U.S. removes entities linked to Cuba from sanctions list

News from Cuba | Thursday, 26 March 2015

The blockade remains intact and the amendment is in no way related to policy changes recently announced by President Obama

INTERNATIONAL media have disseminated with exaggerated fanfare news about a U.S. Treasury Department routine review of the so-called Specially Designated Nationals List, which is conducted regularly to remove companies and institutions which have disappeared, as well as individuals who have died.

What is the Specially Designated Nationals List?

It is a kind of “undesirables list” including persons, companies and institutions which have functioned in the name of countries subject to U.S. economic sanctions, such as Cuba, with which no individual or incorporated entity under U.S. jurisdiction may conduct economic, commercial or financial transactions. The possessions of those on the list have been confiscated and their bank accounts frozen.

According to published reports, as a result of the most recent review, the Treasury Department removed from the list 45 Cuban or Cuban-linked entities, including 28 companies, 11 boats and six individuals, in their majority linked to tourism. The media outlets which have reported this news have not taken the time to verify if these companies actually exist or if these people are still alive.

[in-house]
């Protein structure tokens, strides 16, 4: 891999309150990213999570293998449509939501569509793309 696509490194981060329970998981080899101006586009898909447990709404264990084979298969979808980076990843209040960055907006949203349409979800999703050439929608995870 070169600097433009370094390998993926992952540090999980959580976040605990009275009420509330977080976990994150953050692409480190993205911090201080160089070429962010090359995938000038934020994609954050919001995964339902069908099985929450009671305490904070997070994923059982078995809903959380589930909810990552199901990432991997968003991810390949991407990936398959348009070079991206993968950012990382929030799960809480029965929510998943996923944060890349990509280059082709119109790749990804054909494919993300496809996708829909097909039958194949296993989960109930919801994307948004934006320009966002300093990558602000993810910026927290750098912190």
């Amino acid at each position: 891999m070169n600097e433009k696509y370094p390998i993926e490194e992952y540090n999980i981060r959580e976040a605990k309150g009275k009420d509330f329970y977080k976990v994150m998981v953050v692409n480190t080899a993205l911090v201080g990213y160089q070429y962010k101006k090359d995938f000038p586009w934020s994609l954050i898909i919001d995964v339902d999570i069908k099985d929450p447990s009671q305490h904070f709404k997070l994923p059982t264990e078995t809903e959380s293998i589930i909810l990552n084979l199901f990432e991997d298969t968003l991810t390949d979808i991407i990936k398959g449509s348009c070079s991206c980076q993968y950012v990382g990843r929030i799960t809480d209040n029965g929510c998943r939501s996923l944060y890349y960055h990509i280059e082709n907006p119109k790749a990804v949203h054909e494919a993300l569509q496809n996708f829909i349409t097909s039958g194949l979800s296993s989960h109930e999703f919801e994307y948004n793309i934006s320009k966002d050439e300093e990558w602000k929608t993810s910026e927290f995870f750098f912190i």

Those who may think that this is a decision of important scope, related to changes in U.S. policy toward Cuba, should carefully read what an unidentified source at the Treasury Department said to the AP news agency. The representative specifically stated that the amendment of the list came as a result of an internal review, and is in no way related to policy changes recently announced by President Obama.

What the functionary and the media do not report is that the blockade of Cuba remains in place, continuing to affect more than 11 million Cubans and thousands of companies and institutions. The damage done as a result of its extra-territorial application in other nations continues.

The most recent evidence of this fact is the 1.7 billion dollar fine levied on Germany’s Commerzbank, March 12 - the second largest fine ever imposed by the United States - for violating sanctions on Cuba, Iran, Sudan and Myanmar.

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